In the time they were gone, I actually got more work done than I had in twice as much time the day before. I’m not even kidding.
I don’t need a lot, but a little alone time does me well. I need time to rest, to zone out and talk to myself, but also, because I like to create and my making money is how we eat, I need time to kick butt on my work.
3) Take Time to Connect with People
Sometimes we get the least amount of real time with the people who are closest to us. We’re all so busy, it seems and everyday life with kids and jobs and adulting is prone to sucking up most of what we have.
If you don’t talk to your partner and kids about more than just chores, school and work, chances are, your relationships are going to start being strained.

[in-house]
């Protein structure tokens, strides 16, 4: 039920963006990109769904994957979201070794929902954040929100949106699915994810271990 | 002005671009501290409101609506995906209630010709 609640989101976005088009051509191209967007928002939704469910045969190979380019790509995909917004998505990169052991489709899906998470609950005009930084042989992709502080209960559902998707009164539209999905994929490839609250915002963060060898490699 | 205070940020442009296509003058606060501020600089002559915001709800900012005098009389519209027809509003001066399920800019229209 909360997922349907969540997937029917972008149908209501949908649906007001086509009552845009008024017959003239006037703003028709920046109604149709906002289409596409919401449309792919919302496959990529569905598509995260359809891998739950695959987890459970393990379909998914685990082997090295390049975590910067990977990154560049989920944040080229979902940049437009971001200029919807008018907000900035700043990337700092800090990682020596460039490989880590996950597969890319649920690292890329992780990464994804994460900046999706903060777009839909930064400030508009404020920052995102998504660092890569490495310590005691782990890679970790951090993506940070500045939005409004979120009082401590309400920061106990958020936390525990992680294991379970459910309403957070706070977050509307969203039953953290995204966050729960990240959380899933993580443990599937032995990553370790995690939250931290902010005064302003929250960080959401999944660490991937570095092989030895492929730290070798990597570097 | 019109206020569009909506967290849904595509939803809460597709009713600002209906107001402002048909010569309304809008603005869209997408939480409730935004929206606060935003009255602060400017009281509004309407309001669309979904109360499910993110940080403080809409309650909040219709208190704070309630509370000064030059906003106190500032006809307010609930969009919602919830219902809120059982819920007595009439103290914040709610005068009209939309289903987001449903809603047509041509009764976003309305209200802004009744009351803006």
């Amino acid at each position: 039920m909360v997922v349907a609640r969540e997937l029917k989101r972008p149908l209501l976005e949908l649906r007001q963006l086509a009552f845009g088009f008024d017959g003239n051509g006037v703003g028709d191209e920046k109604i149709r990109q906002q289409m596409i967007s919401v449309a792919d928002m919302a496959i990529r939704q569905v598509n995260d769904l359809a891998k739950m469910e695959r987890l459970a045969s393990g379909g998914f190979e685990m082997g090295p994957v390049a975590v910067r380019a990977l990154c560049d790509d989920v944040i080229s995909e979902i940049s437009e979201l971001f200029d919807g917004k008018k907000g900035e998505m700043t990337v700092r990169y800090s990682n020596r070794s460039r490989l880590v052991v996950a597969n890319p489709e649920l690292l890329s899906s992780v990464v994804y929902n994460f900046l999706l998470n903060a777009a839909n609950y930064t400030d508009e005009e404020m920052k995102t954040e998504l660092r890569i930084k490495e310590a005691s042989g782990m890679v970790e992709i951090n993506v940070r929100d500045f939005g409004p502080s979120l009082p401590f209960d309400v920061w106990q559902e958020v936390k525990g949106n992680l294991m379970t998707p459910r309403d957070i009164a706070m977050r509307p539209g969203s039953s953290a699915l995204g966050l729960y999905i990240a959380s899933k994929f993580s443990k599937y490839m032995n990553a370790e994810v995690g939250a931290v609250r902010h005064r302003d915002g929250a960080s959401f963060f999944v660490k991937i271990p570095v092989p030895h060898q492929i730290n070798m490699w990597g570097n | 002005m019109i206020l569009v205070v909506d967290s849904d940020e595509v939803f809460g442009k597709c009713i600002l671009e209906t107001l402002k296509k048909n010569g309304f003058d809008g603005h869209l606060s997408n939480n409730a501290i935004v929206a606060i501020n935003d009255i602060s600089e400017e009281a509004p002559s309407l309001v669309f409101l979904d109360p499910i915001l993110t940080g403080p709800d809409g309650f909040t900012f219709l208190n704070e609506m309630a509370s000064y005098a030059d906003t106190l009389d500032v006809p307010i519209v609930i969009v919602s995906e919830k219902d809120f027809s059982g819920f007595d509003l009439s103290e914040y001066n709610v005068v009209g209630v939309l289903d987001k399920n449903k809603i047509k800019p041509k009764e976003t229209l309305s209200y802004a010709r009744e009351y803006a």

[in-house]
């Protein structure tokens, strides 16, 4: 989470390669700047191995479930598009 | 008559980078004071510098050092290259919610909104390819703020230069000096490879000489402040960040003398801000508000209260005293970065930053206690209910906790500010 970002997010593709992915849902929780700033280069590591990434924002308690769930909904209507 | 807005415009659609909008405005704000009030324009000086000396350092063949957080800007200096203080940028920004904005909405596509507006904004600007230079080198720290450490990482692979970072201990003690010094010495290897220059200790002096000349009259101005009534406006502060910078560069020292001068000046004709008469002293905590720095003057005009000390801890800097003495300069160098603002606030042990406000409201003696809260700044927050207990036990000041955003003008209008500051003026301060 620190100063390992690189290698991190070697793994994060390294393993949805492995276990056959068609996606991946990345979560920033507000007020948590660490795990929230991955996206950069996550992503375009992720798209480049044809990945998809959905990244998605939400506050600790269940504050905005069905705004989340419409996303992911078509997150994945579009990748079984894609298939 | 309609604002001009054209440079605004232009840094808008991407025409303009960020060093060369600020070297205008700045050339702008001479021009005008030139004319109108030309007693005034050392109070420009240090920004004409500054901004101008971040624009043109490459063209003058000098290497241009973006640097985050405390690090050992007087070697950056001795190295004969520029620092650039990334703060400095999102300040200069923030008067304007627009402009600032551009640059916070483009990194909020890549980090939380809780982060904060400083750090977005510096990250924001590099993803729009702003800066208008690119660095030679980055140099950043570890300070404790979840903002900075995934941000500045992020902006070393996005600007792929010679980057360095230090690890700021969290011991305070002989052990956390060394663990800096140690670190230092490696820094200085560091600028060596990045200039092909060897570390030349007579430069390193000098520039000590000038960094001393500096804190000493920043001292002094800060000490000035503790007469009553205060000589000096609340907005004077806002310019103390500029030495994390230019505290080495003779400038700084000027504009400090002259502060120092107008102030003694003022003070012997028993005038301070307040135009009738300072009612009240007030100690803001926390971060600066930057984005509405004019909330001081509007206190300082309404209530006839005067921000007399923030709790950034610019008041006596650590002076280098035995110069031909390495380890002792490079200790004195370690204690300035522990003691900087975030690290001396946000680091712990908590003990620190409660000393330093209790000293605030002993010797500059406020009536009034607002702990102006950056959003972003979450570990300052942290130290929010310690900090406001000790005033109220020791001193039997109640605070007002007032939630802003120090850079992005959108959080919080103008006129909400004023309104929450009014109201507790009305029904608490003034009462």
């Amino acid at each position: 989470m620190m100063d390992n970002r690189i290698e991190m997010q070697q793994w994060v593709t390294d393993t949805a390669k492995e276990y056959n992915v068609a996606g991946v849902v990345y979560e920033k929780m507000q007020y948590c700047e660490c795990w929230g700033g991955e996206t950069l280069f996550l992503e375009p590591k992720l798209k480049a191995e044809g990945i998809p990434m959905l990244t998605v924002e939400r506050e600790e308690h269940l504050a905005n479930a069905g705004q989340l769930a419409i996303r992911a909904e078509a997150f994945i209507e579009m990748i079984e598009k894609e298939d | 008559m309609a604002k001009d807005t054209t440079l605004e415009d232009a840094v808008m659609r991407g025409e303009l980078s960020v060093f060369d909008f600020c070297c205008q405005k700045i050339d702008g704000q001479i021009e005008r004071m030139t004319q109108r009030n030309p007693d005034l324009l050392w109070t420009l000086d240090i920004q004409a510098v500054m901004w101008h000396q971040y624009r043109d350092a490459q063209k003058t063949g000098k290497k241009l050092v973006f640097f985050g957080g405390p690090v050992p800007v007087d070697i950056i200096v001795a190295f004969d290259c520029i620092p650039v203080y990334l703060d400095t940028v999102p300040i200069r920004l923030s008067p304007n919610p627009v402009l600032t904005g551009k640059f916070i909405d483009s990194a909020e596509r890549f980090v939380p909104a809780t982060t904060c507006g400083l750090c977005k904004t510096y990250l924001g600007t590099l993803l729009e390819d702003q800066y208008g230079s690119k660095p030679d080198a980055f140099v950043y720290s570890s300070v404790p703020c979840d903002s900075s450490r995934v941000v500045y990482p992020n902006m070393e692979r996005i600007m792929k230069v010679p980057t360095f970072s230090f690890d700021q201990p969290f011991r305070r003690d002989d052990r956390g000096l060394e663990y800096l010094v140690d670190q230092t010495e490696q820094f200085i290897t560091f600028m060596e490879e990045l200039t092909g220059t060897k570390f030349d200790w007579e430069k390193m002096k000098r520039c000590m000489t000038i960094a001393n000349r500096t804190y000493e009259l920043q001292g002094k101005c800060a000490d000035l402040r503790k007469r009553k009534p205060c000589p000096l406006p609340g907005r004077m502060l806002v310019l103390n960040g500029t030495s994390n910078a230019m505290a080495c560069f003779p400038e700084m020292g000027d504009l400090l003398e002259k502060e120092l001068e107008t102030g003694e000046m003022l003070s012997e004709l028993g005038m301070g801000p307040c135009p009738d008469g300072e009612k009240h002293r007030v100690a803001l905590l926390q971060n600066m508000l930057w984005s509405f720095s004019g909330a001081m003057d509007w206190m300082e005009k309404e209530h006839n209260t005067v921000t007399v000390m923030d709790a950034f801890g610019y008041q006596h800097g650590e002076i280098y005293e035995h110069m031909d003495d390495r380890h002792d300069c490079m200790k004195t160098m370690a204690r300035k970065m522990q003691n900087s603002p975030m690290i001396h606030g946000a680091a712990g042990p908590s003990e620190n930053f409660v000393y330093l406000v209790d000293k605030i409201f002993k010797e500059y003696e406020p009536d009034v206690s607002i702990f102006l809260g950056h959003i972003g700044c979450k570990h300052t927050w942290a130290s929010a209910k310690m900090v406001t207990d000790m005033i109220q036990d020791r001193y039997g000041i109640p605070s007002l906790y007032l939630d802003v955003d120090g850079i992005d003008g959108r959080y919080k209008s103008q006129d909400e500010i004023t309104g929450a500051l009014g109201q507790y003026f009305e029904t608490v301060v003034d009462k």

And if we don’t deal with it, it can leave us tired, bitter shells who only discuss (or argue over) who didn’t wash their dishes instead of what our hopes and dreams are. That’s no way to stay in love or to stay connected as a family.
When I find I’m only connecting over complaining, or my main contact is to delegate housework, I know I need to make a conscious choice to move back towards love and joy. That may mean I need to go back to step 2 and take time for myself before I’m in a good place to connect with others, but I do need to make sure that it’s a priority I act on.
Bonus Tip~ Sleep and Snack Like a Toddler
OK, I know that daily naps aren’t easily obtainable for many of us, but the fact is that we need sleep. Lack of sleep increases the risk of depression along with a host of other health issues. When we’re tired, we’re more sensitive and cranky and overall, more likely to be miserable butt-heads.